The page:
If the mother knew that, She could keep her daughter. The shepherd's son took note of the name, because it seemed so very unusual to him. That evening when he visited his sweetheart, and noticed her concern, he told her everything that had happened, and comforted her. The mother repeated the name over and over again until it came easily to her, and now they were no longer fearful about the dwarf's return. The next day at noon he appeared as announced. He stepped up to the mother and said sarcastically, "Now my dear lady, do you know my name?
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They had a beautiful daughter, named Creirwy, the fairest woman on earth. Ceridwen was also the mother of a son, named Morfran ab Tegil or Morvran, "great raven" , who would later become one of Arthur's warriors in the story of Culwch and Olwen , and was a companion in Culwch's quest to win Olwen. Ceridwen also had a third son, named Afagddu or Avagddu "utter darkness". Afagddu was so hideously ugly, that she feared that he would never be admitted among men of noble birth, unless he became a great bard.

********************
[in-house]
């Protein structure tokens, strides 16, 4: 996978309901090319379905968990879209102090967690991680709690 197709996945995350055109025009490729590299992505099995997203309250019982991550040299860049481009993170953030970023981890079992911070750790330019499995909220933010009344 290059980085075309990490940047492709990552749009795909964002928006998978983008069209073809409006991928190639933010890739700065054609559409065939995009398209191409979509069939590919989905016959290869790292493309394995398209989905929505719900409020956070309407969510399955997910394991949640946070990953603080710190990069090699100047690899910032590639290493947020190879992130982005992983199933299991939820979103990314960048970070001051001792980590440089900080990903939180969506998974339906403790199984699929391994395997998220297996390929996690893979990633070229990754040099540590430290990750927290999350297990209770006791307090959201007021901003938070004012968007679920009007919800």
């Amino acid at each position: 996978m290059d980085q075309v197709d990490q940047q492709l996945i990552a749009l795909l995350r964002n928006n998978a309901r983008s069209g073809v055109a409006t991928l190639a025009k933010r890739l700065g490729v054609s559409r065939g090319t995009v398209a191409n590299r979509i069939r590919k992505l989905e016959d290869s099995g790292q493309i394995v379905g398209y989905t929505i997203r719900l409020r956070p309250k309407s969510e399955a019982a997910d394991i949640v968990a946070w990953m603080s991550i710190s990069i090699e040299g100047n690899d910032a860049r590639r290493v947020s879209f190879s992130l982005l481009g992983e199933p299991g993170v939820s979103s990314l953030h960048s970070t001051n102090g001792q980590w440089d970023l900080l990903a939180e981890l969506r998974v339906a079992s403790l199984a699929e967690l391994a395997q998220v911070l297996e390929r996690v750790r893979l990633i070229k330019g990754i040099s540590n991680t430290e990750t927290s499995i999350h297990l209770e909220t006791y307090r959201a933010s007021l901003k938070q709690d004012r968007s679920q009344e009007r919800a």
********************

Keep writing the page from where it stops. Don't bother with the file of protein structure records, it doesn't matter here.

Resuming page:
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Enter Witgood, a gentleman, solus. Still thou'rt a gentleman, that's all; but a poor one, that's nothing. What milk brings thy meadows forth now?
Origin of the Faeries Fairy comes from the Old French word faerie. The word has been overused to describe a supernatural being. There is a great deal of difference in classifying a being as a fairy from the medieval literature and those from modern literature, especially those belonging to the Celtic tradition. There are other traditions such as that found in English, German and Slavic folklores. Today, when we think of fairies, we often visualise them as tiny, supernatural beings with wings and glowing with uncommon light in today's children fairy tales.